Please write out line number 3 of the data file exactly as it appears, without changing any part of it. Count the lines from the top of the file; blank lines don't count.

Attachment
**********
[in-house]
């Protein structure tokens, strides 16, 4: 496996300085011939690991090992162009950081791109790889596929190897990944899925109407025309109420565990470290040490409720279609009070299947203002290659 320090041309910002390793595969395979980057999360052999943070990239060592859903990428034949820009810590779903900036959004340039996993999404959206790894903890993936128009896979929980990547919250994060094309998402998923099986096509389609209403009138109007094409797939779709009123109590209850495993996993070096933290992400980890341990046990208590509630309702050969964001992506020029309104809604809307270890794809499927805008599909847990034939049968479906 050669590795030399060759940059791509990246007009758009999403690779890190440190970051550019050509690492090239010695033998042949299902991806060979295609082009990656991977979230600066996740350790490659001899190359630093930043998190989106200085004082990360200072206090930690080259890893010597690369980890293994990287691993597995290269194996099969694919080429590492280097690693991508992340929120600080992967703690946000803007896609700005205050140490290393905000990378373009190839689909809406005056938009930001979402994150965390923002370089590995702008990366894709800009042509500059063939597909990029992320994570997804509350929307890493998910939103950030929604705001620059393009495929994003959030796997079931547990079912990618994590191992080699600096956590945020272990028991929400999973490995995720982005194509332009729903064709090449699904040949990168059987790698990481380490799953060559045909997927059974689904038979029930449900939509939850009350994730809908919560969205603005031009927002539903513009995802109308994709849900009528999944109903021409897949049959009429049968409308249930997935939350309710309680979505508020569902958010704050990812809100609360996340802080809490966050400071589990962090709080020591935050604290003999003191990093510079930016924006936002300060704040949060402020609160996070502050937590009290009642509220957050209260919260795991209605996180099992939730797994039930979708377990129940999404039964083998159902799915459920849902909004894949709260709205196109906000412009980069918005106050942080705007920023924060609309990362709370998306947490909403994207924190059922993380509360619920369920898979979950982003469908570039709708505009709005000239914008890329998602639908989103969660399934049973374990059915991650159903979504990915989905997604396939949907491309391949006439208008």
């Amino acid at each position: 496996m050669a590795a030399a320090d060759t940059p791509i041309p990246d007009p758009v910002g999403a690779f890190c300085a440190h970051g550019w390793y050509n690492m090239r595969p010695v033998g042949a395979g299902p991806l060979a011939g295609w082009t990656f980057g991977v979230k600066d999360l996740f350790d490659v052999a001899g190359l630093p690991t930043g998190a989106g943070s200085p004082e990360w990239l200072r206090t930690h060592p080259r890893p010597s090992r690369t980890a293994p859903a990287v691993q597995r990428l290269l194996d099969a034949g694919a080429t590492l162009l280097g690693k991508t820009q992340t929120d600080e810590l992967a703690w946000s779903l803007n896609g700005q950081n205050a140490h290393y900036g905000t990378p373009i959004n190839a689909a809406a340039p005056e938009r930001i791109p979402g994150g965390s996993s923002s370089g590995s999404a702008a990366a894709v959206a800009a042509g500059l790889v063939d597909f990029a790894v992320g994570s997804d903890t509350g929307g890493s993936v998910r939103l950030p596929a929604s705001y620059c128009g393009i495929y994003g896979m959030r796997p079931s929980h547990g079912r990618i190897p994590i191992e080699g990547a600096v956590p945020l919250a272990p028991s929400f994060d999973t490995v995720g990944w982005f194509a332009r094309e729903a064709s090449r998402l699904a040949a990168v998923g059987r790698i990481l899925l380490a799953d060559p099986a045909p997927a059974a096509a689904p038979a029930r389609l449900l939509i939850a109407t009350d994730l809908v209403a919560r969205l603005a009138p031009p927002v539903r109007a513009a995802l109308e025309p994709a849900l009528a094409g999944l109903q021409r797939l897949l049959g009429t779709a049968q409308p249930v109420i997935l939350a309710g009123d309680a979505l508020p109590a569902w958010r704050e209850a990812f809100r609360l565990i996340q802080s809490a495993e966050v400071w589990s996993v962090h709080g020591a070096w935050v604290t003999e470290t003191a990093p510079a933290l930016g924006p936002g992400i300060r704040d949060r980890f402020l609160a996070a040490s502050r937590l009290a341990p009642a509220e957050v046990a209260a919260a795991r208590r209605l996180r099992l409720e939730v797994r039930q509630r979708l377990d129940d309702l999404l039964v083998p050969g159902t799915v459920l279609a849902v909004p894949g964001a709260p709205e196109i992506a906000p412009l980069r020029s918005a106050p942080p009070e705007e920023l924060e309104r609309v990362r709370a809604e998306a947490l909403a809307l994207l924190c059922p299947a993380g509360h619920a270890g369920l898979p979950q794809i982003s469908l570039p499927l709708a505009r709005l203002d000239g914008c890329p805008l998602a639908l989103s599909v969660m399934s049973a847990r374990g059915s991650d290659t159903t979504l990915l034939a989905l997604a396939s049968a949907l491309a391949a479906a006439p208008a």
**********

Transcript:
């Amino acid at each position: 496996m050669a590795a030399a320090d060759t940059p791509i041309p990246d007009p758009v910002g999403a690779f890190c300085a440190h970051g550019w390793y050509n690492m090239r595969p010695v033998g042949a395979g299902p991806l060979a011939g295609w082009t990656f980057g991977v979230k600066d999360l996740f350790d490659v052999a001899g190359l630093p690991t930043g998190a989106g943070s200085p004082e990360w990239l200072r206090t930690h060592p080259r890893p010597s090992r690369t980890a293994p859903a990287v691993q597995r990428l290269l194996d099969a034949g694919a080429t590492l162009l280097g690693k991508t820009q992340t929120d600080e810590l992967a703690w946000s779903l803007n896609g700005q950081n205050a140490h290393y900036g905000t990378p373009i959004n190839a689909a809406a340039p005056e938009r930001i791109p979402g994150g965390s996993s923002s370089g590995s999404a702008a990366a894709v959206a800009a042509g500059l790889v063939d597909f990029a790894v992320g994570s997804d903890t509350g929307g890493s993936v998910r939103l950030p596929a929604s705001y620059c128009g393009i495929y994003g896979m959030r796997p079931s929980h547990g079912r990618i190897p994590i191992e080699g990547a600096v956590p945020l919250a272990p028991s929400f994060d999973t490995v995720g990944w982005f194509a332009r094309e729903a064709s090449r998402l699904a040949a990168v998923g059987r790698i990481l899925l380490a799953d060559p099986a045909p997927a059974a096509a689904p038979a029930r389609l449900l939509i939850a109407t009350d994730l809908v209403a919560r969205l603005a009138p031009p927002v539903r109007a513009a995802l109308e025309p994709a849900l009528a094409g999944l109903q021409r797939l897949l049959g009429t779709a049968q409308p249930v109420i997935l939350a309710g009123d309680a979505l508020p109590a569902w958010r704050e209850a990812f809100r609360l565990i996340q802080s809490a495993e966050v400071w589990s996993v962090h709080g020591a070096w935050v604290t003999e470290t003191a990093p510079a933290l930016g924006p936002g992400i300060r704040d949060r980890f402020l609160a996070a040490s502050r937590l009290a341990p009642a509220e957050v046990a209260a919260a795991r208590r209605l996180r099992l409720e939730v797994r039930q509630r979708l377990d129940d309702l999404l039964v083998p050969g159902t799915v459920l279609a849902v909004p894949g964001a709260p709205e196109i992506a906000p412009l980069r020029s918005a106050p942080p009070e705007e920023l924060e309104r609309v990362r709370a809604e998306a947490l909403a809307l994207l924190c059922p299947a993380g509360h619920a270890g369920l898979p979950q794809i982003s469908l570039p499927l709708a505009r709005l203002d000239g914008c890329p805008l998602a639908l989103s599909v969660m399934s049973a847990r374990g059915s991650d290659t159903t979504l990915l034939a989905l997604a396939s049968a949907l491309a391949a479906a006439p208008a």